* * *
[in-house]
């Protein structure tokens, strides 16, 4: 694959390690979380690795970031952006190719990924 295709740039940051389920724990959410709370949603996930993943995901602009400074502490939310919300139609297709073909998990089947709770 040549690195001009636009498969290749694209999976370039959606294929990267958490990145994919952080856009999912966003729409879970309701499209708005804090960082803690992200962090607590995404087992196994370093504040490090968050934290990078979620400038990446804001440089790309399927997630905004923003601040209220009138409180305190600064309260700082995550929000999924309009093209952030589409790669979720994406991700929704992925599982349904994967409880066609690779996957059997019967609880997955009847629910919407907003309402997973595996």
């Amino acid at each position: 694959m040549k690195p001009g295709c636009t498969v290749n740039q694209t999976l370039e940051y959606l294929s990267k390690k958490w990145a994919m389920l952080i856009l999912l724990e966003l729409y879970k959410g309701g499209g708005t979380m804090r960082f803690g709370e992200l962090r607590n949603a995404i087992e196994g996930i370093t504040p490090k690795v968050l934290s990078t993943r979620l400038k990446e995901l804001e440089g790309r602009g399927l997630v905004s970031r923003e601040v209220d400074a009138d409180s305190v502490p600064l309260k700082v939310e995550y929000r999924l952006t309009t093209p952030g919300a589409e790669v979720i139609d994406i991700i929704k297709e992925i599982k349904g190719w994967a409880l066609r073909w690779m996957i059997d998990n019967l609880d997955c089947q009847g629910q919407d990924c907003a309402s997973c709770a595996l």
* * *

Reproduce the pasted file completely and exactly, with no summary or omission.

[in-house]
């Protein structure tokens, strides 16, 4: 694959390690979380690795970031952006190719990924 295709740039940051389920724990959410709370949603996930993943995901602009400074502490939310919300139609297709073909998990089947709770 040549690195001009636009498969290749694209999976370039959606294929990267958490990145994919952080856009999912966003729409879970309701499209708005804090960082803690992200962090607590995404087992196994370093504040490090968050934290990078979620400038990446804001440089790309399927997630905004923003601040209220009138409180305190600064309260700082995550929000999924309009093209952030589409790669979720994406991700929704992925599982349904994967409880066609690779996957059997019967609880997955009847629910919407907003309402997973595996």
């Amino acid at each position: 694959m040549k690195p001009g295709c636009t498969v290749n740039q694209t999976l370039e940051y959606l294929s990267k390690k958490w990145a994919m389920l952080i856009l999912l724990e966003l729409y879970k959410g309701g499209g708005t979380m804090r960082f803690g709370e992200l962090r607590n949603a995404i087992e196994g996930i370093t504040p490090k690795v968050l934290s990078t993943r979620l400038k990446e995901l804001e440089g790309r602009g399927l997630v905004s970031r923003e601040v209220d400074a009138d409180s305190v502490p600064l309260k700082v939310e995550y929000r999924l952006t309009t093209p952030g919300a589409e790669v979720i139609d994406i991700i929704k297709e992925i599982k349904g190719w994967a409880l066609r073909w690779m996957i059997d998990n019967l609880d997955c089947q009847g629910q919407d990924c907003a309402s997973c709770a595996l």